to dampen activity in this area, but it came
too late to affect 1 979 data because of the
long time-lag between mortgage
commitments and actual loan take-downs.
The major shift in loan demand last year
came from the household sector. Consumer
borrowing remained strong until about
midyear. Then the pace slackened
significantly asconsumers, as well as lenders,
became more cautious in response to rising
consumer-debt ratios, and as declining real
income and recession fears brought adecline
in consumers' large-ticket purchases.

Long-term corporate bond rates rose
modestly in the first half, accelerated during
the summer as inflation expectations
worsened, and then rose even faster in the fall
as fears surfaced about declining credit
availability. Throughout the year, the yield
curve retained an "inverted
shape, with higher yields on short- and
intermediate-term maturities than on longterm issues, as is typical of inflation periods.
Prime mortgage rates rose steadily over most
of the year, except in states with restrictive
usury laws; after October 6 they rose as high
" as 14 percent in some areas, exerting a
dampening impact on housing activity.

MMC'sdominantrole
To finance this credit expansion, banks relied
heavi lyon certai n types of ti me deposits and
on non-deposit sources of funds. Demand
deposits made only a relatively weak
contribution.
Money-market certificates (M MC's), with
their rates tied to the 6-month Treasury-bill
rate, were the most noteworthy source of
funds.
quadrupled in volume during
the year, offsetting an outflow in fixed-ceiling
savings deposits. Moreover, as banks shifted
into these new market-rate consumer
instruments, they relied considerably less '0
than usual on the normal deposit
"stabilizing" function of large-denomination
time certificates (CD's). In fact, CD issuance
remained practically unchanged in 1 979unlike 1 978 and other recent periods of high
interest rates-because banks could obtain
funds more cheaply through money-market
certificates and through non-deposit sources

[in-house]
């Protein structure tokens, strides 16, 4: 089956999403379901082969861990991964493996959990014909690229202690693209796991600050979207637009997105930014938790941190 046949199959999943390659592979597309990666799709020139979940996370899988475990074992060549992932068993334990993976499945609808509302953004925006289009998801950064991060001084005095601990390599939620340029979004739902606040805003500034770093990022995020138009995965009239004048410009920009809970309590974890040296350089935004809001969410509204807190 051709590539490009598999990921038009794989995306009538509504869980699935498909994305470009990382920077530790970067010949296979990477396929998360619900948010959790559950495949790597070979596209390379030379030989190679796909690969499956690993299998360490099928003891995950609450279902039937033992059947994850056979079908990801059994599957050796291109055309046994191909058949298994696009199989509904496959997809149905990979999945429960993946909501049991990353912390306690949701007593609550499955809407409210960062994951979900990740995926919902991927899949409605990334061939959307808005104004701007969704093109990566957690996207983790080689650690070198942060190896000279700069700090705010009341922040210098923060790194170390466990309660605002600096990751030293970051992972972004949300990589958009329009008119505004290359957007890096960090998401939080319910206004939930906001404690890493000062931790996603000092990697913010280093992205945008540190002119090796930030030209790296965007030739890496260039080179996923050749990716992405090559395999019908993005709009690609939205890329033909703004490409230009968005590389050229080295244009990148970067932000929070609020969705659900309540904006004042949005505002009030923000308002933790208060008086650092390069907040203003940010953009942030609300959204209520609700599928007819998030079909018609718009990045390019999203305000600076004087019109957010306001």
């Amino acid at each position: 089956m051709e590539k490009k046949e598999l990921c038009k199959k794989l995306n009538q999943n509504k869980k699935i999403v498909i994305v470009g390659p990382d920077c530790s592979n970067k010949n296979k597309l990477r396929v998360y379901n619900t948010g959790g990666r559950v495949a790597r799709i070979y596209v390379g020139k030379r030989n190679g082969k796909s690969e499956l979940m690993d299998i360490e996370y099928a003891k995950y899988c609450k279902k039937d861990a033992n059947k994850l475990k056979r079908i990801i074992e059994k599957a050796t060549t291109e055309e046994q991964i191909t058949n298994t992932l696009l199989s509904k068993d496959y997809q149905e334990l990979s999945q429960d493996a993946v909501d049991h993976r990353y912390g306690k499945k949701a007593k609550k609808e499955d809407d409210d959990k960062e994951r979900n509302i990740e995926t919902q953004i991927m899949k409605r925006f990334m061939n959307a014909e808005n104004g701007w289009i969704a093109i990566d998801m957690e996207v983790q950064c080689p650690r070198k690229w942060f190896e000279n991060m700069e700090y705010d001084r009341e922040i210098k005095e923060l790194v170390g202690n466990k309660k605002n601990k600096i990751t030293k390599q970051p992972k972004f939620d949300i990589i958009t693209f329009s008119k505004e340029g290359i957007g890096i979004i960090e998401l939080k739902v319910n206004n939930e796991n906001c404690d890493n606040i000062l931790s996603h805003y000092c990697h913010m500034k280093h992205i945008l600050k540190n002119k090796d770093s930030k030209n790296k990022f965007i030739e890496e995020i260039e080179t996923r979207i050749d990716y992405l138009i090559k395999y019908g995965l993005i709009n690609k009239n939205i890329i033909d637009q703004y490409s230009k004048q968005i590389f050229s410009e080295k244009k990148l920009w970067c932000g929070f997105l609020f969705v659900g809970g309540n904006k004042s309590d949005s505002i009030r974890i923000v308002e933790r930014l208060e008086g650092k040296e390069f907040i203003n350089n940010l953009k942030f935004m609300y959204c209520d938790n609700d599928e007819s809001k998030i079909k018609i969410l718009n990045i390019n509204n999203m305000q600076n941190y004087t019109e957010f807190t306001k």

such as Eurodollars.

Bank credit expands
Commercial-bank credit expanded by
$117 billion in 1 979-a substantial
11 Y2percent gain, although somewhat behind
the 1978 pace. Loans accounted for
84 percent of the total gai n -down from the
preceding year's 90-percentshare-as banks
built up their liquidity by adding to their
holdings of Federal agency and tax-exempt
securities while maintaining their Treasury
securities atthe 1 978 level. Business demand
for bank credit rose over $40 billion, an
accelerated 17 -percent rate, reflecting strong
corporate needs for working capital and for
increasingly expensive inventories.
However, this strength was concentrated in
the first and third quarters of the year. The
pace of business borrowing at major moneycenter banks, particularly in New York, far
exceeded that at small banks during most of
the year, but was' relatively weaker in the
fourth quarter.

Risingbankearnings
Bank income apparently reached a new peak
in 1 979, according to preliminary estimates
for the year. Operating earnings increased as
banks expanded their volume of earning
assets and simultaneously benefited from
2

BANK CREDIT - Four Years of Expansion
% Change

20

'; 7J_ll_LiI_
m"

15
10

-5

I

.
Real
Busmess Estate Consumer

Other
U.S.
Treasury

Loans &
__
---.J Investments
Investments
Source: Federal Reserve Board of Governors

business-loan expansion could remain fairly
strong as corporations continue to rely on
short-term financing instead of costly longerterm funding in the capital markets. Any
invol! Jntary inventory accumulation, as the
economy slows, also would call for increased
bank borrowings-at least in the short-term.
On the other hand, many large and some
middle-market corporations will continue to
use the commercial-paper market as a less
costly alternative to bank financing.

saari ng rates of retu rn on those assets- for
example, the prime business-loan rate rose
from a midyear level of 11112ercentto a fall
p
peak of 1 5% percent.
Money-center banks in particular benefited
from the large expansion in business loans at
rates tied to the higher prime rate. Regional
banks meanwhile profited from portfolios
heavily weighted with high-interest-rate
mortgage and consumer loans, even though
rates on such loans did not rise as fast as the
business prime. These developments helped
banks to maintain a favorable spread
between their return on assetsand their cost
of funds. Income statements at many banks
also improved because of reductions in the
amounts set aside for loan-loss reserves,
reflecting their more favorable experience
with loan write-offs and write-downs.

In contrast, a reduction in mortgage lending
appears assured for the early months of the